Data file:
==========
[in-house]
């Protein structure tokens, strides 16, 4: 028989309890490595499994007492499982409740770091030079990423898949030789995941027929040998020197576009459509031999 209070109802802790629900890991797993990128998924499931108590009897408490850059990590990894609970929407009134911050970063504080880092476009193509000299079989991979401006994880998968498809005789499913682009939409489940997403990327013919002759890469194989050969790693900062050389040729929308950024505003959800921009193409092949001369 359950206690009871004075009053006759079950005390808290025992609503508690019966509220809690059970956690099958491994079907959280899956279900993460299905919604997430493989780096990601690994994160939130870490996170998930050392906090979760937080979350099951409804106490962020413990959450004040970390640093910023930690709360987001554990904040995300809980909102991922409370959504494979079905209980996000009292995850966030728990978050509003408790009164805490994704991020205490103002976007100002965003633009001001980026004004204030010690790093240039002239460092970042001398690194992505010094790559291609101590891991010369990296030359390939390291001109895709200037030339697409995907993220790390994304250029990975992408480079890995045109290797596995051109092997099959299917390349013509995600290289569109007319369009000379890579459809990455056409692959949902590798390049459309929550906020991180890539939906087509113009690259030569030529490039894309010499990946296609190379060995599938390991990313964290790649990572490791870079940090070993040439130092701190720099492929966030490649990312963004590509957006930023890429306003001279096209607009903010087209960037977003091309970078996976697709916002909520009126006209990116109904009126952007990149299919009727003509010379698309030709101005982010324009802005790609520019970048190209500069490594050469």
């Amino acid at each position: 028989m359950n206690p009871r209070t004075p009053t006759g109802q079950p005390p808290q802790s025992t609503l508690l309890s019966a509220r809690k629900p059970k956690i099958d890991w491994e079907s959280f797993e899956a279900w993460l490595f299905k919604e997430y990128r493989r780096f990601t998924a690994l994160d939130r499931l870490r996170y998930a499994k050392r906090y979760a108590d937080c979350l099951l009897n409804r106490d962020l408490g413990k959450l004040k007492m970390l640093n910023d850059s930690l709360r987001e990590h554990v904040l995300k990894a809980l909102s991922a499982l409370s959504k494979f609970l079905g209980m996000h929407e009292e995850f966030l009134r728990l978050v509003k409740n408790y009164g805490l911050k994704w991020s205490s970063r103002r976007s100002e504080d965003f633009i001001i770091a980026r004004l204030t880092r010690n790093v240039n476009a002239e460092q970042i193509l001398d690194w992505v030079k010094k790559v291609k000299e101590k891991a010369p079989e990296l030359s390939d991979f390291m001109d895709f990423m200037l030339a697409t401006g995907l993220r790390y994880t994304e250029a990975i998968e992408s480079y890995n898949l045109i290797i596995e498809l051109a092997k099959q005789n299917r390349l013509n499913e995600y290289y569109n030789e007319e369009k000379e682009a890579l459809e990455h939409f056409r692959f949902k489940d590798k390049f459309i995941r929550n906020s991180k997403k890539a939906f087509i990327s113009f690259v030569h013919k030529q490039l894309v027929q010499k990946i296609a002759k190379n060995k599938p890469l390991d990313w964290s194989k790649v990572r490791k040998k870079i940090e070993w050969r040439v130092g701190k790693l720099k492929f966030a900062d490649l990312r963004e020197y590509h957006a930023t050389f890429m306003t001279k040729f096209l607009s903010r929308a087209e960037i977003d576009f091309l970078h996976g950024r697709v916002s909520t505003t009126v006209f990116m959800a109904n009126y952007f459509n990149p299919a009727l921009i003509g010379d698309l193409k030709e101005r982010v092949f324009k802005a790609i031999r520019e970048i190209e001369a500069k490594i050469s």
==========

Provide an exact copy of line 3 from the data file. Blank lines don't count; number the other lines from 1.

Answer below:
């Amino acid at each position: 028989m359950n206690p009871r209070t004075p009053t006759g109802q079950p005390p808290q802790s025992t609503l508690l309890s019966a509220r809690k629900p059970k956690i099958d890991w491994e079907s959280f797993e899956a279900w993460l490595f299905k919604e997430y990128r493989r780096f990601t998924a690994l994160d939130r499931l870490r996170y998930a499994k050392r906090y979760a108590d937080c979350l099951l009897n409804r106490d962020l408490g413990k959450l004040k007492m970390l640093n910023d850059s930690l709360r987001e990590h554990v904040l995300k990894a809980l909102s991922a499982l409370s959504k494979f609970l079905g209980m996000h929407e009292e995850f966030l009134r728990l978050v509003k409740n408790y009164g805490l911050k994704w991020s205490s970063r103002r976007s100002e504080d965003f633009i001001i770091a980026r004004l204030t880092r010690n790093v240039n476009a002239e460092q970042i193509l001398d690194w992505v030079k010094k790559v291609k000299e101590k891991a010369p079989e990296l030359s390939d991979f390291m001109d895709f990423m200037l030339a697409t401006g995907l993220r790390y994880t994304e250029a990975i998968e992408s480079y890995n898949l045109i290797i596995e498809l051109a092997k099959q005789n299917r390349l013509n499913e995600y290289y569109n030789e007319e369009k000379e682009a890579l459809e990455h939409f056409r692959f949902k489940d590798k390049f459309i995941r929550n906020s991180k997403k890539a939906f087509i990327s113009f690259v030569h013919k030529q490039l894309v027929q010499k990946i296609a002759k190379n060995k599938p890469l390991d990313w964290s194989k790649v990572r490791k040998k870079i940090e070993w050969r040439v130092g701190k790693l720099k492929f966030a900062d490649l990312r963004e020197y590509h957006a930023t050389f890429m306003t001279k040729f096209l607009s903010r929308a087209e960037i977003d576009f091309l970078h996976g950024r697709v916002s909520t505003t009126v006209f990116m959800a109904n009126y952007f459509n990149p299919a009727l921009i003509g010379d698309l193409k030709e101005r982010v092949f324009k802005a790609i031999r520019e970048i190209e001369a500069k490594i050469s």